• Identify and characterize key effects of the French Revolutionary struggle upon British society and politics.
  • Describe major 19th-century political reforms, and the political and public pressures which gave rise to them.
  • Explain core cultural concerns which emerged during the Victorian period, including religiosity, scientific authority, and the centrality of middling-class values.
  • Identify motivating factors for British imperialism/colonization, including economic, cultural and political factors.
  • Explain the effects of empire upon domestic British society.
  • Describe the emergence of “mass politics" in Britain, in terms of new political discourses, media, and forms of political organization.
  • Explain the struggles accompanying British decolonization during the 20th-century, including the effects of decolonization upon Britain’s perceived geopolitical status.
  • Explain how changing relationship of gender, race, and class affected Britain at key historical moments.
  • Identify major reasons for and characteristics of youth culture as it emerged in Britain during the 1950s.
  • Analyze Thatcherism as a response to perceived economic and social malaise of the 1970s.
  • Describe the changing configurations of political culture in Britain during the 1990s with the emergence of New Labour.

  •  
    Topical Outline:

    Because the course represents an upper-level history elective, it bears a distinctive responsibility for teaching advanced knowledge within the discipline. It must be distinguished as an advanced course by three structural components: extensive reading, intensive writing, and historiographical thinking. It must require advanced students to complete both in class and out of class projects (i.e., midterms, finals, team reports, quizzes, research papers).†The course reading load should be at least 1000 pp.; the course writing assignments should total c5000 words.

    • The structure of society in the 18th century
    • Intellectual currents: the British Enlightenment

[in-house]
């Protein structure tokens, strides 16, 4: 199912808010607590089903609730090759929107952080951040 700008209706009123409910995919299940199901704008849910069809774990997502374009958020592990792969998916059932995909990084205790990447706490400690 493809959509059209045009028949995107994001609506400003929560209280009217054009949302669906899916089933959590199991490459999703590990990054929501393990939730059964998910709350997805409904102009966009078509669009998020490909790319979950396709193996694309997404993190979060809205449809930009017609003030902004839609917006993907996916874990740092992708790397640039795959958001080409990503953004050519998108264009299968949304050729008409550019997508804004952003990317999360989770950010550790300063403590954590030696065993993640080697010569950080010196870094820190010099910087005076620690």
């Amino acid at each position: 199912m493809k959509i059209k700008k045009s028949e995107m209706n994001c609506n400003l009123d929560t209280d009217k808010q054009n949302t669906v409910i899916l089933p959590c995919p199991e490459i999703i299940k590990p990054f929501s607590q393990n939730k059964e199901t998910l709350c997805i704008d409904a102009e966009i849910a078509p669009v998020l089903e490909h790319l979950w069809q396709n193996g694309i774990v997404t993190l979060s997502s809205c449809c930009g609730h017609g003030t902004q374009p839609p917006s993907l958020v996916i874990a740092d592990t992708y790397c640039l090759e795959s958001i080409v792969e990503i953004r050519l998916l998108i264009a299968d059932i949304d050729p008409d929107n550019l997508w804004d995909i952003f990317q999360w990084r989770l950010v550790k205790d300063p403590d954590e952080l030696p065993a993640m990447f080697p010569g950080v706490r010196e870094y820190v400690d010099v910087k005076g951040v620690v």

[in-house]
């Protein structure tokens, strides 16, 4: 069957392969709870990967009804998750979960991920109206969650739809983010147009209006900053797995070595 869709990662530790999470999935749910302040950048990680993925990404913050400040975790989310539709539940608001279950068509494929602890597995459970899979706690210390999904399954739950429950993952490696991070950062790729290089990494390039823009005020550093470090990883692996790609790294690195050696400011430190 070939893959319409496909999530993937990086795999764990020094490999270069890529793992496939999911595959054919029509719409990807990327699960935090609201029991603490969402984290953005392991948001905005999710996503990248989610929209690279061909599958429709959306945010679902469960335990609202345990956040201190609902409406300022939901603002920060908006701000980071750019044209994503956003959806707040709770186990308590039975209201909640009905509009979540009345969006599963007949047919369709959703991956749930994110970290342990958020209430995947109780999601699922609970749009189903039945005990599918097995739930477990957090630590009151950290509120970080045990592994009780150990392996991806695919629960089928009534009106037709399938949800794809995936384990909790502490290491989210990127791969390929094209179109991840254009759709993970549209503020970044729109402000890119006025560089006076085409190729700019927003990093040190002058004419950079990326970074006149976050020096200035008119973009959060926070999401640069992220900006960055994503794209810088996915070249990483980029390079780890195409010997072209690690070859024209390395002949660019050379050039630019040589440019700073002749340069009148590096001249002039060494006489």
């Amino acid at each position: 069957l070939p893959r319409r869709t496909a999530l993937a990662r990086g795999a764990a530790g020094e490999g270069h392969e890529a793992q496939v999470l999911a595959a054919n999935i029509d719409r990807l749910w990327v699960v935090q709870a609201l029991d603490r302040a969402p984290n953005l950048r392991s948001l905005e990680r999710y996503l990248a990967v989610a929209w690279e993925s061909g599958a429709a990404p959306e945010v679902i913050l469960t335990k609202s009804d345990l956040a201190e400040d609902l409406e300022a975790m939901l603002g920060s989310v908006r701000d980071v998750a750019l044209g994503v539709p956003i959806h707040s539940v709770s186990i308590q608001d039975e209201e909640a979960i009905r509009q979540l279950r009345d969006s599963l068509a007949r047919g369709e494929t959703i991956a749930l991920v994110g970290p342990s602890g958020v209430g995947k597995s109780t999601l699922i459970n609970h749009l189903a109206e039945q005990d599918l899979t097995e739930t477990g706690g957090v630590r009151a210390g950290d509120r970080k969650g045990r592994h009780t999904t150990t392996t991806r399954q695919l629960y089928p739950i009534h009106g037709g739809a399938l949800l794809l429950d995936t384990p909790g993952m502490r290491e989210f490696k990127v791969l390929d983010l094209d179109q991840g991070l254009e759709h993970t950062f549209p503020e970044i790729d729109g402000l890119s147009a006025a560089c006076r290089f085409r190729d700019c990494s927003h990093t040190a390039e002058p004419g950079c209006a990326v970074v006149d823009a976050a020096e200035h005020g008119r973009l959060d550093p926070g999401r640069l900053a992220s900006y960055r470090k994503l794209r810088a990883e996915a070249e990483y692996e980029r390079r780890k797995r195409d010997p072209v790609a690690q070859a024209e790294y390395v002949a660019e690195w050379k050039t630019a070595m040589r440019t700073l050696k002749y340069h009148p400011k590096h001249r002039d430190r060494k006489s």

• War, the state & the 18-th century empire
    • The impact of the French Revolution
    • Post-Napoleonic war politics, liberalism, and reform
    • The emergence of Chartism
    • Darwinism and cultural change in the later Victorian period
    • Victorian women: ideals/realities
    • Britain and the "new imperialism"
    • Challenges to the liberal state: trade-unionism; feminism; Home-Rule
    • Britain, World War One, and interwar challenges
    • World War 2 and British society
    • The creation of the welfare state
    • Decolonization in select sites
    • British culture in the 1950's
    • Challenges of the 1960's: youth movements; immigration; Northern Irelan
    • Stagflation and the 1970's
    • From Thaterism to New Labour
     
    Culminating Experience Statement:

    Material from this course may be tested on the Major Field Test (MFT) administered during the Culminating Experience course for the degree. 
    During this course the ETS Proficiency Profile may be administered.  This 40-minute standardized test measures learning in general education courses.  The results of the tests are used by faculty to improve the general education curriculum at the College.

     

    Recommended maximum class size for this course: 20

     
    Library Resources:

    Online databases are available at http://www.ccis.edu/offices/library/index.asp. You may access them from off-campus using your CougarTrack login and password when prompted.

     
    Prepared by: David Karr Date: November 4, 2013
    NOTE: The intention of this master course syllabus is to provide an outline of the contents of this course, as specified by the faculty of Columbia College, regardless of who teaches the course, when it is taught, or where it is taught. Faculty members teaching this course for Columbia College are expected to facilitate learning pursuant to the course objectives and cover the subjects listed in the topical outline. However, instructors are also encouraged to cover additional topics of interest so long as those topics are relevant to the course's subject. The master syllabus is, therefore, prescriptive in nature but also allows for a diversity of individual approaches to course material.

    Office of Academic Affairs
    12/04